Developing an n-tier app with a team, is it better to divide tasks by module or use case (e.g. Employee 1 creates Admin module, employee 2 creates Payroll module, etc.) or by tier (e.g. Employee 1 creates UI, Employee 2 creates Logic, Employee 3 creates all Data Access)?

I'm more inclined towards the former. I think that it's only logical that if I'm coding one whole module or at least related use cases, I would be able to code continuously without waiting for others to finish before integrating my work.

But the counter-argument, which is the latter, is that by separating tasks between layers, a programmer can take advantage of n-tier's separation of concerns and focus only on a specific layer (to some) they're familiar with.


Don't use the tiered approach. It's a one-way ticket to integration hell. Also realize that you will not be able to release anything at all until all layers are complete, which usually means at the end of the project (if at all).

Better approach: focus on features. That is what our customers are paying us for. Create each feature and make it complete, from top to bottom. Grow the architecture/tiers feature by feature, using refactoring to keep it in good shape.

This approach makes it possible to release (or sell) the system each time a new feature is completed. This is great since you get actual user feedback earlier and can adjust the project based on that. I'll bet your customer will be more satisfied as well.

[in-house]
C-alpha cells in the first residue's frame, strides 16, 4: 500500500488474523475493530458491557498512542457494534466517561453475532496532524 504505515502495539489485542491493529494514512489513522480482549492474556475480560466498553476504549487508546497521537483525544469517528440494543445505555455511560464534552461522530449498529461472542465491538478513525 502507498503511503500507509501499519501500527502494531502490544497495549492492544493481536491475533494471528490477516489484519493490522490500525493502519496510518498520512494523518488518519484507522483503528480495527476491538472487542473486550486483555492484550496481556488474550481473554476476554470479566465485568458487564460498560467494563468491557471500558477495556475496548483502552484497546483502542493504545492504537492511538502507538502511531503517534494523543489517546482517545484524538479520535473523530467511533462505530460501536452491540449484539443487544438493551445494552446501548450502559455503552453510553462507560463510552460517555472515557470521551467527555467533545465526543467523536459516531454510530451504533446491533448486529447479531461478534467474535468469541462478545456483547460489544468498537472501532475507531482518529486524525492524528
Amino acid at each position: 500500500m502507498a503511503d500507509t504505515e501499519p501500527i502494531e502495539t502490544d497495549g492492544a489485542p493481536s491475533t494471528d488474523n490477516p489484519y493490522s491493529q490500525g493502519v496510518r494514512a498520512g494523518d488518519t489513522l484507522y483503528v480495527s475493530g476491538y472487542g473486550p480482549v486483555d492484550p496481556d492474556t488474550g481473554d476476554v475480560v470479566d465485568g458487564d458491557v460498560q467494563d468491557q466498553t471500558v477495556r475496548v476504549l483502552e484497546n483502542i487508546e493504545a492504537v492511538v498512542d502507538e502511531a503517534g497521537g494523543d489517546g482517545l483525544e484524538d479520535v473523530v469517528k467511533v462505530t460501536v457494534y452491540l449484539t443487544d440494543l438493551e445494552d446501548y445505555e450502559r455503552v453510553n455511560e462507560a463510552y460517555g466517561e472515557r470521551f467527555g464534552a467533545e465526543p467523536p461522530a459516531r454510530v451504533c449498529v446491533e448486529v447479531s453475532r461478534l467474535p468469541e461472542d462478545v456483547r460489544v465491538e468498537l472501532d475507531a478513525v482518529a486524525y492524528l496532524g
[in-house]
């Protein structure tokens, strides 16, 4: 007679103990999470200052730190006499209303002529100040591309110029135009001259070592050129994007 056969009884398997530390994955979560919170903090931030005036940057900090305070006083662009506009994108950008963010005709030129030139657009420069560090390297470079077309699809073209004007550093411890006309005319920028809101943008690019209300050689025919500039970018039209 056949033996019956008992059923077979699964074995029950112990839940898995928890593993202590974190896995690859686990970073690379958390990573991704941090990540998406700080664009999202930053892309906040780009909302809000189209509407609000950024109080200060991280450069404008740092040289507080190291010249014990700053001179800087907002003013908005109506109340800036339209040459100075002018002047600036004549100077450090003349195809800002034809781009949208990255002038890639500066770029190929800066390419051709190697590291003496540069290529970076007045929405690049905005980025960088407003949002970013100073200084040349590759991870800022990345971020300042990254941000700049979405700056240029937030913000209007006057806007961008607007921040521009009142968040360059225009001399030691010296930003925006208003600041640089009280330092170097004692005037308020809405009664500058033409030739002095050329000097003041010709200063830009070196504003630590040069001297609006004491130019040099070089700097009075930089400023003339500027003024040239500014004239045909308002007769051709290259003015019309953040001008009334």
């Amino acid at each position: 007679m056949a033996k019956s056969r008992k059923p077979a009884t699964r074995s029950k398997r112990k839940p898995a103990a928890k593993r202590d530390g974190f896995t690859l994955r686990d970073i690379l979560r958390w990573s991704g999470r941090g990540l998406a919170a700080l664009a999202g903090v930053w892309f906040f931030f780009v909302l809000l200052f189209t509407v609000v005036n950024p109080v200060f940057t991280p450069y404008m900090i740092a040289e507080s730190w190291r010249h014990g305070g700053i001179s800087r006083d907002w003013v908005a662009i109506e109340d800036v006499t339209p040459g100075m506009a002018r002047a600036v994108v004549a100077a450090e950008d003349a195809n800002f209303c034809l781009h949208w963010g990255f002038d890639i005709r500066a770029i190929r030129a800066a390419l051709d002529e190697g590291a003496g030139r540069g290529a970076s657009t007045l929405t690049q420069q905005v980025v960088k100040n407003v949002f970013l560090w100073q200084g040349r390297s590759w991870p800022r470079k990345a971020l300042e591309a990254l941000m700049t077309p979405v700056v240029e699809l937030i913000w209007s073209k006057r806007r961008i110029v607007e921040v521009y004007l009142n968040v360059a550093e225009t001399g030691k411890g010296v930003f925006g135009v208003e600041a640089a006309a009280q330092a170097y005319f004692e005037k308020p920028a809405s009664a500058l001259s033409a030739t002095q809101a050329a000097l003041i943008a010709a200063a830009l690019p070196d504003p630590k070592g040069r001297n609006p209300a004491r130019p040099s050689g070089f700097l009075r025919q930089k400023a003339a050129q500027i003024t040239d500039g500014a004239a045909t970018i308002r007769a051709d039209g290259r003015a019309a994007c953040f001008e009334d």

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    Think of this as working in tracks, from the front to back end vertically. Developers get to know the whole stack. Also I find 2 developers can work on a feature, each working in layers that are next to each other, and if they work on the feature together there is enough communication that the interlayer interface is understood by all. – Peter Marshall Jan 23 '11 at 15:59

I think there is a third option: Create each layer independantly, and stub out the layer below until you hit the bottom. This way everyone can work on all the layers, one layer at a time.

This also prevents over-specialization, where you are depend on one person doing a specific part of the application, and that nobody else can reasonably fill their role in time if you suddenly lost that developer.

Also, this gets the UI done and hopefully signed off early on. Which, really is all that matters to a client. This way they can "see" functionality, even if it doesn't really exist yet, which makes it easier for you to change.


I think that you can make 2 analysis:

  1. Technologie focus: if each part of the team handles well a certain technologie, the i would use the tier division (generally each tear has a more or less a set of technologies associated). This way you can use your UI's specialist to take care of UIs, and so on.

  2. Objective focus: if you have a more homogeneous group ( everyone has the same knowledge in the technologies involved) then is more complicated to optimized the work/person relation. Then i would say the module approach is better.

Anyway, this are not the only options but it would be my approach on the matter. Hope this helps!

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